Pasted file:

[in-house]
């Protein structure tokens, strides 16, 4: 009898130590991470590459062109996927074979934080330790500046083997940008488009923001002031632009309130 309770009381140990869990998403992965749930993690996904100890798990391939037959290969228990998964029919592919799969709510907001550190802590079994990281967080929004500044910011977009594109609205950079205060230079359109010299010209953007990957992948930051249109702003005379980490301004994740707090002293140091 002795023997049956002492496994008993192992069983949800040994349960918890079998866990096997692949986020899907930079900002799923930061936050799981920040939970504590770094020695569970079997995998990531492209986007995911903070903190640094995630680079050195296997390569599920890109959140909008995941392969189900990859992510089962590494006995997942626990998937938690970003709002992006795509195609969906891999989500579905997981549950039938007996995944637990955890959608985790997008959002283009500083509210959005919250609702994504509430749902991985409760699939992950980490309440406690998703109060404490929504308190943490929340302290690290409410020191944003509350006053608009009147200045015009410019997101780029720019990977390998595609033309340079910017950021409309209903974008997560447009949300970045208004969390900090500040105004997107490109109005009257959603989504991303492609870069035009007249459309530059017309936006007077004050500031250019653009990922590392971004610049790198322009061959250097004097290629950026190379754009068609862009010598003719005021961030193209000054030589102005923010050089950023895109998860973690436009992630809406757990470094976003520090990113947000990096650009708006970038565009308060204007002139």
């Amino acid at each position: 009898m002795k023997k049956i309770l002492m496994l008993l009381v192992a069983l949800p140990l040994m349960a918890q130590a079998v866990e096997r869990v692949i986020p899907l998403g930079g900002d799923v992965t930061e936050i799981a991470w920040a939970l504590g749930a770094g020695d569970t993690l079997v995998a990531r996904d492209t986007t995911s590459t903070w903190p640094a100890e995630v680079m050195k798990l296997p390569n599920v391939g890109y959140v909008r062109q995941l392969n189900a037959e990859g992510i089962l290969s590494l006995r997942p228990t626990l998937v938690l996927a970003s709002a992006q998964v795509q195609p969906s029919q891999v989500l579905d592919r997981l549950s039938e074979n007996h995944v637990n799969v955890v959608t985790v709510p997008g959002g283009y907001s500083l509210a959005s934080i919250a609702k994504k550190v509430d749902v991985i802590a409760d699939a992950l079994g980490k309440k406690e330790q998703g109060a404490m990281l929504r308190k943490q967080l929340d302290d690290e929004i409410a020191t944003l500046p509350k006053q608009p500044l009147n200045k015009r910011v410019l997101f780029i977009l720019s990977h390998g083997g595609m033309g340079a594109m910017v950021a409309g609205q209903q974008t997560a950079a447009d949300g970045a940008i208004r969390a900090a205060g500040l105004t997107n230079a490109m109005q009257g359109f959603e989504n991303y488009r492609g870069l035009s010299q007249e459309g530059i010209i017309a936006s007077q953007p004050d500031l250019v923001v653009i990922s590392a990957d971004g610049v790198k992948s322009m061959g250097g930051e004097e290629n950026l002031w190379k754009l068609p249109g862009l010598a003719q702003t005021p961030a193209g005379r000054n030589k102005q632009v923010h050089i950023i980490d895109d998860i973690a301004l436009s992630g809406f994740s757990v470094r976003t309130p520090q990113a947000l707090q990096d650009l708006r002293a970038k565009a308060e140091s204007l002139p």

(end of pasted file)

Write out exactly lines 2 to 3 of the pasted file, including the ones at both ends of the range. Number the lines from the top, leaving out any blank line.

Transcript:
């Protein structure tokens, strides 16, 4: 009898130590991470590459062109996927074979934080330790500046083997940008488009923001002031632009309130 309770009381140990869990998403992965749930993690996904100890798990391939037959290969228990998964029919592919799969709510907001550190802590079994990281967080929004500044910011977009594109609205950079205060230079359109010299010209953007990957992948930051249109702003005379980490301004994740707090002293140091 002795023997049956002492496994008993192992069983949800040994349960918890079998866990096997692949986020899907930079900002799923930061936050799981920040939970504590770094020695569970079997995998990531492209986007995911903070903190640094995630680079050195296997390569599920890109959140909008995941392969189900990859992510089962590494006995997942626990998937938690970003709002992006795509195609969906891999989500579905997981549950039938007996995944637990955890959608985790997008959002283009500083509210959005919250609702994504509430749902991985409760699939992950980490309440406690998703109060404490929504308190943490929340302290690290409410020191944003509350006053608009009147200045015009410019997101780029720019990977390998595609033309340079910017950021409309209903974008997560447009949300970045208004969390900090500040105004997107490109109005009257959603989504991303492609870069035009007249459309530059017309936006007077004050500031250019653009990922590392971004610049790198322009061959250097004097290629950026190379754009068609862009010598003719005021961030193209000054030589102005923010050089950023895109998860973690436009992630809406757990470094976003520090990113947000990096650009708006970038565009308060204007002139």
């Amino acid at each position: 009898m002795k023997k049956i309770l002492m496994l008993l009381v192992a069983l949800p140990l040994m349960a918890q130590a079998v866990e096997r869990v692949i986020p899907l998403g930079g900002d799923v992965t930061e936050i799981a991470w920040a939970l504590g749930a770094g020695d569970t993690l079997v995998a990531r996904d492209t986007t995911s590459t903070w903190p640094a100890e995630v680079m050195k798990l296997p390569n599920v391939g890109y959140v909008r062109q995941l392969n189900a037959e990859g992510i089962l290969s590494l006995r997942p228990t626990l998937v938690l996927a970003s709002a992006q998964v795509q195609p969906s029919q891999v989500l579905d592919r997981l549950s039938e074979n007996h995944v637990n799969v955890v959608t985790v709510p997008g959002g283009y907001s500083l509210a959005s934080i919250a609702k994504k550190v509430d749902v991985i802590a409760d699939a992950l079994g980490k309440k406690e330790q998703g109060a404490m990281l929504r308190k943490q967080l929340d302290d690290e929004i409410a020191t944003l500046p509350k006053q608009p500044l009147n200045k015009r910011v410019l997101f780029i977009l720019s990977h390998g083997g595609m033309g340079a594109m910017v950021a409309g609205q209903q974008t997560a950079a447009d949300g970045a940008i208004r969390a900090a205060g500040l105004t997107n230079a490109m109005q009257g359109f959603e989504n991303y488009r492609g870069l035009s010299q007249e459309g530059i010209i017309a936006s007077q953007p004050d500031l250019v923001v653009i990922s590392a990957d971004g610049v790198k992948s322009m061959g250097g930051e004097e290629n950026l002031w190379k754009l068609p249109g862009l010598a003719q702003t005021p961030a193209g005379r000054n030589k102005q632009v923010h050089i950023i980490d895109d998860i973690a301004l436009s992630g809406f994740s757990v470094r976003t309130p520090q990113a947000l707090q990096d650009l708006r002293a970038k565009a308060e140091s204007l002139p």